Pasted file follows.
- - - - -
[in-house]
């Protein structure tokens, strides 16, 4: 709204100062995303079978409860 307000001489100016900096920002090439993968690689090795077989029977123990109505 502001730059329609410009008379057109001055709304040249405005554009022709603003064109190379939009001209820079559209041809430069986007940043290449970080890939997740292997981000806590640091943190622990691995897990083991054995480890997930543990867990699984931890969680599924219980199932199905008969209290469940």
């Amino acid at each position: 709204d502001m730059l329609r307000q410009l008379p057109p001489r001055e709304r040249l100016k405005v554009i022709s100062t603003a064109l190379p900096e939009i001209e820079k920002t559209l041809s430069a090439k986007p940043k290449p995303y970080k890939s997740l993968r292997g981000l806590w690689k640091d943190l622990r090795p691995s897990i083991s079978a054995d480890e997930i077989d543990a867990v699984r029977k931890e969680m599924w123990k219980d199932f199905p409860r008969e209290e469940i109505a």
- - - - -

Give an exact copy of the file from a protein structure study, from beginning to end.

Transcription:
[in-house]
């Protein structure tokens, strides 16, 4: 709204100062995303079978409860 307000001489100016900096920002090439993968690689090795077989029977123990109505 502001730059329609410009008379057109001055709304040249405005554009022709603003064109190379939009001209820079559209041809430069986007940043290449970080890939997740292997981000806590640091943190622990691995897990083991054995480890997930543990867990699984931890969680599924219980199932199905008969209290469940």
């Amino acid at each position: 709204d502001m730059l329609r307000q410009l008379p057109p001489r001055e709304r040249l100016k405005v554009i022709s100062t603003a064109l190379p900096e939009i001209e820079k920002t559209l041809s430069a090439k986007p940043k290449p995303y970080k890939s997740l993968r292997g981000l806590w690689k640091d943190l622990r090795p691995s897990i083991s079978a054995d480890e997930i077989d543990a867990v699984r029977k931890e969680m599924w123990k219980d199932f199905p409860r008969e209290e469940i109505a």